Richard Martin was born in 1824, near to, and partly educated in, the city of Dublin, Ireland, is eldest son of sheriff Martin, and eldest grandson of Col. Richard Martin, of Connemara, both of whom receive more detailed mention on page 92 of this volume. But for the barring of the entail by his grandfather and uncle the late Thomas Barnwall Martin, who was at the time of his death, and for many years previous, member of the county of Galway in the British parliament the subject of this sketch would now be the owner of the extensive estate of Connemara in Ireland, the inheritance from time immemorial of the Martins of Galway, in which event he would probably never have seen Canada, remaining instead simply an Irishman whose operations would be confined to a small island instead of being, as he now is, a Canadian with rather more than half a continent to operate in. As it was, however, when nearly ten years old he came with his father to Canada, settling near York, on the Grand River. After spending some few years there, he was sent to school in the winter of 1840 to the late Dr. Rae, of Hamilton. Later, he began the study of law with the late Samuel Black Freeman, of the same place, and finished with Judge Sullivan, of Toronto; was called to the Bar in 1846; and immediately began practice in partnership with the late George S. Tiffany, in Hamilton, and soon became a prominent member of the Ear, a position he has ever since retained, first as junior partner of the legal firm of Tiffany and Martin, afterwards as senior partner of the law firm of R. and J. R. Martin, and of R. and E. Martin, and at present of Martin and Carscallen.
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Shortly after being admitted to the Bar, Mr. Martin was appointed a crown prosecutor, being the first outsider to receive that honor, and at once entered upon his duties, unsuspicious of the ill feeling created amongst the favored ones of the Toronto Bar, who had previously had a monopoly of all such government patronage, they rightly conjecturing that an. outside appoint ment might prove a dangerous precedent, injurious to what they considered their rightful perquisites. Mr. Martin’s circuit extended as far as Goderich, which was then considered to be in the wilderness, and almost wholly cut off from communication with the rest of the world. Upon his return, he found himself for awhile the best abused man in Canada, his name paraded in various newspapers, accompanied by all imaginable imputations of inexperience, incapacity, etc., but he soon quashed the “tempest in a teapot” effectually, and in a manner that some of his contemporaries very likely still remember.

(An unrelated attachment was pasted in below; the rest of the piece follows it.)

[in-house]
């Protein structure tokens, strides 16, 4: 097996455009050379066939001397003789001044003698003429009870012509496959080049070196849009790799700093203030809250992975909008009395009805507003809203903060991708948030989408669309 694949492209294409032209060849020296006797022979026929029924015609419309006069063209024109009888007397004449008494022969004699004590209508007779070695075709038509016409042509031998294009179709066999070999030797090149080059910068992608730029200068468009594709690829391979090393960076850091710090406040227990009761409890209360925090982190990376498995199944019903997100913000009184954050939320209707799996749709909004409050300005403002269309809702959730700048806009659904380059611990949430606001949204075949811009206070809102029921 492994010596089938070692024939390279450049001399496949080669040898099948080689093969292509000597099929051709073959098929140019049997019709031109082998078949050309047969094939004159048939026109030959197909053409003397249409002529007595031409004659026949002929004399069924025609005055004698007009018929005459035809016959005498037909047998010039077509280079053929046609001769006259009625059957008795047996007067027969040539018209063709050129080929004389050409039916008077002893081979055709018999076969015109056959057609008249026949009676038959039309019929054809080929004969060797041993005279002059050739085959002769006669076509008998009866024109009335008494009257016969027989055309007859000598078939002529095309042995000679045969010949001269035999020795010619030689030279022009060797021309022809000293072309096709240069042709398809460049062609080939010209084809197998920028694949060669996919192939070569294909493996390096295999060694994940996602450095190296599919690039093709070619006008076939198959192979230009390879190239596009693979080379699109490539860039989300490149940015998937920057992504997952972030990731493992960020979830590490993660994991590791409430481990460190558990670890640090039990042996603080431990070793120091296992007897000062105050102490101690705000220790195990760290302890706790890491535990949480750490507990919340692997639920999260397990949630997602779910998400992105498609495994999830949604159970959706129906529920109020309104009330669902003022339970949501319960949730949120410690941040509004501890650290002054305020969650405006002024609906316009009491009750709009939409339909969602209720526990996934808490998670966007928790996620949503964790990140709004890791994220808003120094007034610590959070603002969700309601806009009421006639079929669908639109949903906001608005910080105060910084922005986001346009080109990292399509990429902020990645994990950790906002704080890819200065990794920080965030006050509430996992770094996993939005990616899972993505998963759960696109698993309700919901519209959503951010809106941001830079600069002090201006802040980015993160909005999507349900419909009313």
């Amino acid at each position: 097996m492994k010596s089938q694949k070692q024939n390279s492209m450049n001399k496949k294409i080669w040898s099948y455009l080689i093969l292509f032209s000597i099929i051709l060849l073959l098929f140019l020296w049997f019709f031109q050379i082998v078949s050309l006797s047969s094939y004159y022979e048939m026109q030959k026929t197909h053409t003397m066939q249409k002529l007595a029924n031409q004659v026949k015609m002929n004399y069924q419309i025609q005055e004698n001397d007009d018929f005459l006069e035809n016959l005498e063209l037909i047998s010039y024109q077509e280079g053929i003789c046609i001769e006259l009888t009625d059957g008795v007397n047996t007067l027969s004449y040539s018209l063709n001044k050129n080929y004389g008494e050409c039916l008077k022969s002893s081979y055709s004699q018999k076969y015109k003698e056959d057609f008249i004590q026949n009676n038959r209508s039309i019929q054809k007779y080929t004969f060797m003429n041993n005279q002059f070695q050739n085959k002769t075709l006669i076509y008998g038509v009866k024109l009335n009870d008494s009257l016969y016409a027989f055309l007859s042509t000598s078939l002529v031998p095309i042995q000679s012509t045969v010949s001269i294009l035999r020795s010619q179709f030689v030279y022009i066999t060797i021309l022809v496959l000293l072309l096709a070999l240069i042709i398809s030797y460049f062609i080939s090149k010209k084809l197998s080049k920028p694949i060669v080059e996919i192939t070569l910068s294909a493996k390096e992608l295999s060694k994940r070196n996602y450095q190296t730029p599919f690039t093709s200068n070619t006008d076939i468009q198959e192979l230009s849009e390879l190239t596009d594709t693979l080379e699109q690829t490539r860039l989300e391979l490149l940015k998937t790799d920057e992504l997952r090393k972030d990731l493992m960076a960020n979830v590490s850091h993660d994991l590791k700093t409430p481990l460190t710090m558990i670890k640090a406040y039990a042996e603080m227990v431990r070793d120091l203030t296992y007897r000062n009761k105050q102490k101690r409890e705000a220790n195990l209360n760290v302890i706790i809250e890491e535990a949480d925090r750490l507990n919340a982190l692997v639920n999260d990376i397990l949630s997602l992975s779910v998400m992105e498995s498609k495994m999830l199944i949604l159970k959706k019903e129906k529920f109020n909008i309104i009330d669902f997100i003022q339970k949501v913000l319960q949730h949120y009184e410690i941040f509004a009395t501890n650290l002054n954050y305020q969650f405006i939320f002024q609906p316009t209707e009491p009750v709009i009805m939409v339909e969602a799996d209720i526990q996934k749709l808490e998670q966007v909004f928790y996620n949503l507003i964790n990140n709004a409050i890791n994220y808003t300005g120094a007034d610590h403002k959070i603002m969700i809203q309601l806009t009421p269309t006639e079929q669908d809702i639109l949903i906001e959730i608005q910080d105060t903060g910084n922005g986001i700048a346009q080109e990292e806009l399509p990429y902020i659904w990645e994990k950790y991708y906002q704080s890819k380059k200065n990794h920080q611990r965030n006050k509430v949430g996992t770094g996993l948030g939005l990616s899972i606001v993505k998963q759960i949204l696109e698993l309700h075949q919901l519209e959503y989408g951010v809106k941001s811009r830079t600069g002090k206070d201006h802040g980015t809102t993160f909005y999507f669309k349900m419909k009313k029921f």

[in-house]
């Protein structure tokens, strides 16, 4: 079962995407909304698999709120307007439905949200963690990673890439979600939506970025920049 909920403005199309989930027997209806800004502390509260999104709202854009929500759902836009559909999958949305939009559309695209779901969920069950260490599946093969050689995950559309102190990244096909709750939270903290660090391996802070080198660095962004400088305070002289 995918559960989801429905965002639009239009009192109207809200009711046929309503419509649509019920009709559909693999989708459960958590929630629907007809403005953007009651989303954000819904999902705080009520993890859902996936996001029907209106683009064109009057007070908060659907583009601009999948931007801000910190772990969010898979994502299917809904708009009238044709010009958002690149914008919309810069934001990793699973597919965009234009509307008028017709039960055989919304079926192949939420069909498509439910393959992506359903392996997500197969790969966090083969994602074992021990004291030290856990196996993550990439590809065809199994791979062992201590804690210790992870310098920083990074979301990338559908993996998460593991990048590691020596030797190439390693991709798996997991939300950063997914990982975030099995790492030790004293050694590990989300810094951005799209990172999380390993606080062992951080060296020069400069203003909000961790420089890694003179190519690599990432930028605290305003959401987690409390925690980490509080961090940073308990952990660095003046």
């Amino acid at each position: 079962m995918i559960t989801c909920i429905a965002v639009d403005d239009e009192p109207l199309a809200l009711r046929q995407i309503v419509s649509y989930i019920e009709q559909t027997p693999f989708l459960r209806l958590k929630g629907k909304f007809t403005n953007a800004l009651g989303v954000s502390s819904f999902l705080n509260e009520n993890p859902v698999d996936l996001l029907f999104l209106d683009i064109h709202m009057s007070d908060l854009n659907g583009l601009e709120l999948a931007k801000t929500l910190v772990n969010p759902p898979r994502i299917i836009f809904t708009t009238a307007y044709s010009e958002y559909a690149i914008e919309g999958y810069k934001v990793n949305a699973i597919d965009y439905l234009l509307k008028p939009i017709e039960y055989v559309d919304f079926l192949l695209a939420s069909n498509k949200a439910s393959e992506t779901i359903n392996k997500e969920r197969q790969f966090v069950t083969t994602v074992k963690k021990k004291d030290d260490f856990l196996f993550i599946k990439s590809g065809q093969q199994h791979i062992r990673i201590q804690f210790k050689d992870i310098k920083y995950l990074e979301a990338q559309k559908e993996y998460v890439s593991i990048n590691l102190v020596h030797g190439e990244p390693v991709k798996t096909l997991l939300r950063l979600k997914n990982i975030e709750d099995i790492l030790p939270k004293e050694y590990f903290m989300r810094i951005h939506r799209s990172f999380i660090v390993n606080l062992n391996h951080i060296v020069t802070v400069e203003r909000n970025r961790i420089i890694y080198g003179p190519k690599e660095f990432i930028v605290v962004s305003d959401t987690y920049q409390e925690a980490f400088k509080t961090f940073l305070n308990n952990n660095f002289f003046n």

The subject of this memoir, commenced his political life as a Baldwin Reformer, which he continued to be until that party was broken up, and its leader, the late Hon. Robert Baldwin, driven from public life by the crisis which converted what was left of that party into what is now known as the Grits. When that occurred, many, and among them the late Hon. Robert Spence and the subject of this memoir, left that party and became and ever after remained supporters of Sir John Macdonald. While Mr. Spence remained in public life, the subject of this sketch was continued by Sir John’s administration as one of its crown prosecutors, and as such was engaged in the conviction and dispersion of the notorious Townsend gang, the first aggregation of dangerous tramps known in Canada. Some of that gang were shot while resisting or evading arrest, two were hanged at Cayuga, and one imprisoned for life in the penitentiary for the robbery and murder of Mr. Nelles. In those days the stream of justice was not impeded or diverted by the influence of party partisans, nor by the mawkish skim milk and water sentimentality from which we at a later date have suffered so much, and the consequence was that for several years after those executions that species of crime was unknown in Upper Canada. When Hon. Mr. Mowat’s administration came into power, although politically opposed to that ministry, Mr. Martin’s name appeared at the head of the long list of Queen’s Counsel for Ontario, then published.
Mr. Martin was married in 1858 to Miss Cunningham, of Donegal, Ireland, by whom he has a family of four sons and four daughters.